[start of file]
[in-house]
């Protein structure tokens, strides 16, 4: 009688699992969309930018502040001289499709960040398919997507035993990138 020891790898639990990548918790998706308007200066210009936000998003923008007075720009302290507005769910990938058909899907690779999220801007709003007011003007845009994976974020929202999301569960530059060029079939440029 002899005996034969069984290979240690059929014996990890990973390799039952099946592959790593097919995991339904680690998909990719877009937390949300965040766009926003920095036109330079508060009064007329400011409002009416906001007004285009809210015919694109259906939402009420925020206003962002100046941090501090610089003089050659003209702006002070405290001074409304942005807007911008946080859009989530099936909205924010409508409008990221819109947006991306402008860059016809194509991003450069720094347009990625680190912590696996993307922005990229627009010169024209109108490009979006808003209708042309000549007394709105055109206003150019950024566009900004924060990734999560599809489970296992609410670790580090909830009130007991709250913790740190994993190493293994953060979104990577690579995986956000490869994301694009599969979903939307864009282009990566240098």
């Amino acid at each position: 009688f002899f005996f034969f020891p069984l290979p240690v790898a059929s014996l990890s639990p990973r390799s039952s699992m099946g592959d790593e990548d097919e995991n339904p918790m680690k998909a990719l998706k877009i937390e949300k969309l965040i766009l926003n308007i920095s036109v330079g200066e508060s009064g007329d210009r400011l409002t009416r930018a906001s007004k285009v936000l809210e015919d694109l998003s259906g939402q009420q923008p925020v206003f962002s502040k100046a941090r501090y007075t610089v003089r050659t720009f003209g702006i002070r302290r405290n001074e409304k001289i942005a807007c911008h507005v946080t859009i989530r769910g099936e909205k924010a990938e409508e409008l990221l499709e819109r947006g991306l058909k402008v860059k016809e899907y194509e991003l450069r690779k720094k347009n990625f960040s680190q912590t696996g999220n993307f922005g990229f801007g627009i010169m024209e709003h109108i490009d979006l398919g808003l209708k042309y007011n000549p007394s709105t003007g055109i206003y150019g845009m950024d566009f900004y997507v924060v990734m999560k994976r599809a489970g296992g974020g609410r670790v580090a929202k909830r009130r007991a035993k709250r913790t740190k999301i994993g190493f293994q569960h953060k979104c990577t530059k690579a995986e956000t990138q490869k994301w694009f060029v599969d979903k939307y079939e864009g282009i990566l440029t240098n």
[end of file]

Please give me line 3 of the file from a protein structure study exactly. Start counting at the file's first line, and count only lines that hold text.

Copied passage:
């Amino acid at each position: 009688f002899f005996f034969f020891p069984l290979p240690v790898a059929s014996l990890s639990p990973r390799s039952s699992m099946g592959d790593e990548d097919e995991n339904p918790m680690k998909a990719l998706k877009i937390e949300k969309l965040i766009l926003n308007i920095s036109v330079g200066e508060s009064g007329d210009r400011l409002t009416r930018a906001s007004k285009v936000l809210e015919d694109l998003s259906g939402q009420q923008p925020v206003f962002s502040k100046a941090r501090y007075t610089v003089r050659t720009f003209g702006i002070r302290r405290n001074e409304k001289i942005a807007c911008h507005v946080t859009i989530r769910g099936e909205k924010a990938e409508e409008l990221l499709e819109r947006g991306l058909k402008v860059k016809e899907y194509e991003l450069r690779k720094k347009n990625f960040s680190q912590t696996g999220n993307f922005g990229f801007g627009i010169m024209e709003h109108i490009d979006l398919g808003l209708k042309y007011n000549p007394s709105t003007g055109i206003y150019g845009m950024d566009f900004y997507v924060v990734m999560k994976r599809a489970g296992g974020g609410r670790v580090a929202k909830r009130r007991a035993k709250r913790t740190k999301i994993g190493f293994q569960h953060k979104c990577t530059k690579a995986e956000t990138q490869k994301w694009f060029v599969d979903k939307y079939e864009g282009i990566l440029t240098n």